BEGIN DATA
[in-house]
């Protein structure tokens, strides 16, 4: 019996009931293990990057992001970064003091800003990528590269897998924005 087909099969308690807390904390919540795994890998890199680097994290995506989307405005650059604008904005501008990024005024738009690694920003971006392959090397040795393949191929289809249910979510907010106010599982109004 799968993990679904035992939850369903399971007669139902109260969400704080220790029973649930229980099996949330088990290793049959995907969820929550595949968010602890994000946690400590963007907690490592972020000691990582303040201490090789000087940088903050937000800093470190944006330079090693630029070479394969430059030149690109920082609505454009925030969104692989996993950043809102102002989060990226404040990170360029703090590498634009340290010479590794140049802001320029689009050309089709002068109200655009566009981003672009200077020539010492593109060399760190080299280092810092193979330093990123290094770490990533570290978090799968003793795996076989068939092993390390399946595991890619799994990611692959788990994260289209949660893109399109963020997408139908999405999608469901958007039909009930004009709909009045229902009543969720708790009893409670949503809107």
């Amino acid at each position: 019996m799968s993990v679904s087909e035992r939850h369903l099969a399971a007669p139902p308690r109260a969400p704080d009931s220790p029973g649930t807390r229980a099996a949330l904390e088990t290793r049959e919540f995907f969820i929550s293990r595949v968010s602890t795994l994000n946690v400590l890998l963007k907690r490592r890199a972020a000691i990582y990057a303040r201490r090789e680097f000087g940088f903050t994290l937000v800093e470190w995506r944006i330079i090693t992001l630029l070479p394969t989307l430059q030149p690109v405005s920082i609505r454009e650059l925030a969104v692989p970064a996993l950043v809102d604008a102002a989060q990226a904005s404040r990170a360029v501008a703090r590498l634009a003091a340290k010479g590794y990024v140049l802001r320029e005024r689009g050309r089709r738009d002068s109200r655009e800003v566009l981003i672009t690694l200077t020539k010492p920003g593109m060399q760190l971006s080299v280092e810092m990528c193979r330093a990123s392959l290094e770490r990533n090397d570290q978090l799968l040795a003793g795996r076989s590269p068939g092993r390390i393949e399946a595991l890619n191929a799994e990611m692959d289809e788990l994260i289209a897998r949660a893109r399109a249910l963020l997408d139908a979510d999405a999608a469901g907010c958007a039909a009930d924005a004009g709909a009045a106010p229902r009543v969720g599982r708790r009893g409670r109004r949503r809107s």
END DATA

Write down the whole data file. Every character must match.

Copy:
[in-house]
């Protein structure tokens, strides 16, 4: 019996009931293990990057992001970064003091800003990528590269897998924005 087909099969308690807390904390919540795994890998890199680097994290995506989307405005650059604008904005501008990024005024738009690694920003971006392959090397040795393949191929289809249910979510907010106010599982109004 799968993990679904035992939850369903399971007669139902109260969400704080220790029973649930229980099996949330088990290793049959995907969820929550595949968010602890994000946690400590963007907690490592972020000691990582303040201490090789000087940088903050937000800093470190944006330079090693630029070479394969430059030149690109920082609505454009925030969104692989996993950043809102102002989060990226404040990170360029703090590498634009340290010479590794140049802001320029689009050309089709002068109200655009566009981003672009200077020539010492593109060399760190080299280092810092193979330093990123290094770490990533570290978090799968003793795996076989068939092993390390399946595991890619799994990611692959788990994260289209949660893109399109963020997408139908999405999608469901958007039909009930004009709909009045229902009543969720708790009893409670949503809107």
């Amino acid at each position: 019996m799968s993990v679904s087909e035992r939850h369903l099969a399971a007669p139902p308690r109260a969400p704080d009931s220790p029973g649930t807390r229980a099996a949330l904390e088990t290793r049959e919540f995907f969820i929550s293990r595949v968010s602890t795994l994000n946690v400590l890998l963007k907690r490592r890199a972020a000691i990582y990057a303040r201490r090789e680097f000087g940088f903050t994290l937000v800093e470190w995506r944006i330079i090693t992001l630029l070479p394969t989307l430059q030149p690109v405005s920082i609505r454009e650059l925030a969104v692989p970064a996993l950043v809102d604008a102002a989060q990226a904005s404040r990170a360029v501008a703090r590498l634009a003091a340290k010479g590794y990024v140049l802001r320029e005024r689009g050309r089709r738009d002068s109200r655009e800003v566009l981003i672009t690694l200077t020539k010492p920003g593109m060399q760190l971006s080299v280092e810092m990528c193979r330093a990123s392959l290094e770490r990533n090397d570290q978090l799968l040795a003793g795996r076989s590269p068939g092993r390390i393949e399946a595991l890619n191929a799994e990611m692959d289809e788990l994260i289209a897998r949660a893109r399109a249910l963020l997408d139908a979510d999405a999608a469901g907010c958007a039909a009930d924005a004009g709909a009045a106010p229902r009543v969720g599982r708790r009893g409670r109004r949503r809107s």